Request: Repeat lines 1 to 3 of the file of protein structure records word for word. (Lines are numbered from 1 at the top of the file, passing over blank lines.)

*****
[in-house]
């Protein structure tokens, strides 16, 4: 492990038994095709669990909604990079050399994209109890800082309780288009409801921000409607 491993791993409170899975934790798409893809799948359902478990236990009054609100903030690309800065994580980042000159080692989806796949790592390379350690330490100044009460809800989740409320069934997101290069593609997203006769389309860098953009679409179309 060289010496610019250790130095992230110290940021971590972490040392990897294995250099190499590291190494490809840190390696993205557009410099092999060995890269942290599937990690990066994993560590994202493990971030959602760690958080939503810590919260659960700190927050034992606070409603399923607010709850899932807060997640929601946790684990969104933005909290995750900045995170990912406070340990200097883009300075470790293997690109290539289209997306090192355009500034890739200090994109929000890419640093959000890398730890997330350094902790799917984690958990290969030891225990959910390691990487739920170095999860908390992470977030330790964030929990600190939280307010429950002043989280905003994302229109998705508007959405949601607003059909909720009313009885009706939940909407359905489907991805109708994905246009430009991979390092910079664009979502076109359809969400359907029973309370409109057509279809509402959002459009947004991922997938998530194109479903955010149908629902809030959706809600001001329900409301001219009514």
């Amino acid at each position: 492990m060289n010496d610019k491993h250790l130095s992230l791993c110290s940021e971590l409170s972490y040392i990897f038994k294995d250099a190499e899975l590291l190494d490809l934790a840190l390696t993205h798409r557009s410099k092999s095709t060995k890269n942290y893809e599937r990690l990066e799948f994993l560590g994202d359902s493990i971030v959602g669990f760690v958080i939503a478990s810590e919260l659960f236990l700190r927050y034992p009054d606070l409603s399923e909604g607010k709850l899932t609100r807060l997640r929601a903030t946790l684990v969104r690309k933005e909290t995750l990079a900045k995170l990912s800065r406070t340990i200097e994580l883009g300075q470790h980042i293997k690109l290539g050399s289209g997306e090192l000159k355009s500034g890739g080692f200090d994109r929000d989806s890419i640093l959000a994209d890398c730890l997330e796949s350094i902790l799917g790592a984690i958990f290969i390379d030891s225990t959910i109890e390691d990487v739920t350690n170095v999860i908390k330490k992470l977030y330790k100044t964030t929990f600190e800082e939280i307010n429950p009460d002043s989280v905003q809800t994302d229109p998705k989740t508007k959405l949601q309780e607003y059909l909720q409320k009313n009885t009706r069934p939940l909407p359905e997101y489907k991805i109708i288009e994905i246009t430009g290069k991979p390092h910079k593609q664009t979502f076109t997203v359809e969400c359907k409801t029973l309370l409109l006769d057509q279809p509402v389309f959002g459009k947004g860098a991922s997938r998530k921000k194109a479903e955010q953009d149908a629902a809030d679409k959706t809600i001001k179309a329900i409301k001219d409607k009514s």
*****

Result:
[in-house]
């Protein structure tokens, strides 16, 4: 492990038994095709669990909604990079050399994209109890800082309780288009409801921000409607 491993791993409170899975934790798409893809799948359902478990236990009054609100903030690309800065994580980042000159080692989806796949790592390379350690330490100044009460809800989740409320069934997101290069593609997203006769389309860098953009679409179309 060289010496610019250790130095992230110290940021971590972490040392990897294995250099190499590291190494490809840190390696993205557009410099092999060995890269942290599937990690990066994993560590994202493990971030959602760690958080939503810590919260659960700190927050034992606070409603399923607010709850899932807060997640929601946790684990969104933005909290995750900045995170990912406070340990200097883009300075470790293997690109290539289209997306090192355009500034890739200090994109929000890419640093959000890398730890997330350094902790799917984690958990290969030891225990959910390691990487739920170095999860908390992470977030330790964030929990600190939280307010429950002043989280905003994302229109998705508007959405949601607003059909909720009313009885009706939940909407359905489907991805109708994905246009430009991979390092910079664009979502076109359809969400359907029973309370409109057509279809509402959002459009947004991922997938998530194109479903955010149908629902809030959706809600001001329900409301001219009514």
């Amino acid at each position: 492990m060289n010496d610019k491993h250790l130095s992230l791993c110290s940021e971590l409170s972490y040392i990897f038994k294995d250099a190499e899975l590291l190494d490809l934790a840190l390696t993205h798409r557009s410099k092999s095709t060995k890269n942290y893809e599937r990690l990066e799948f994993l560590g994202d359902s493990i971030v959602g669990f760690v958080i939503a478990s810590e919260l659960f236990l700190r927050y034992p009054d606070l409603s399923e909604g607010k709850l899932t609100r807060l997640r929601a903030t946790l684990v969104r690309k933005e909290t995750l990079a900045k995170l990912s800065r406070t340990i200097e994580l883009g300075q470790h980042i293997k690109l290539g050399s289209g997306e090192l000159k355009s500034g890739g080692f200090d994109r929000d989806s890419i640093l959000a994209d890398c730890l997330e796949s350094i902790l799917g790592a984690i958990f290969i390379d030891s225990t959910i109890e390691d990487v739920t350690n170095v999860i908390k330490k992470l977030y330790k100044t964030t929990f600190e800082e939280i307010n429950p009460d002043s989280v905003q809800t994302d229109p998705k989740t508007k959405l949601q309780e607003y059909l909720q409320k009313n009885t009706r069934p939940l909407p359905e997101y489907k991805i109708i288009e994905i246009t430009g290069k991979p390092h910079k593609q664009t979502f076109t997203v359809e969400c359907k409801t029973l309370l409109l006769d057509q279809p509402v389309f959002g459009k947004g860098a991922s997938r998530k921000k194109a479903e955010q953009d149908a629902a809030d679409k959706t809600i001001k179309a329900i409301k001219d409607k009514s």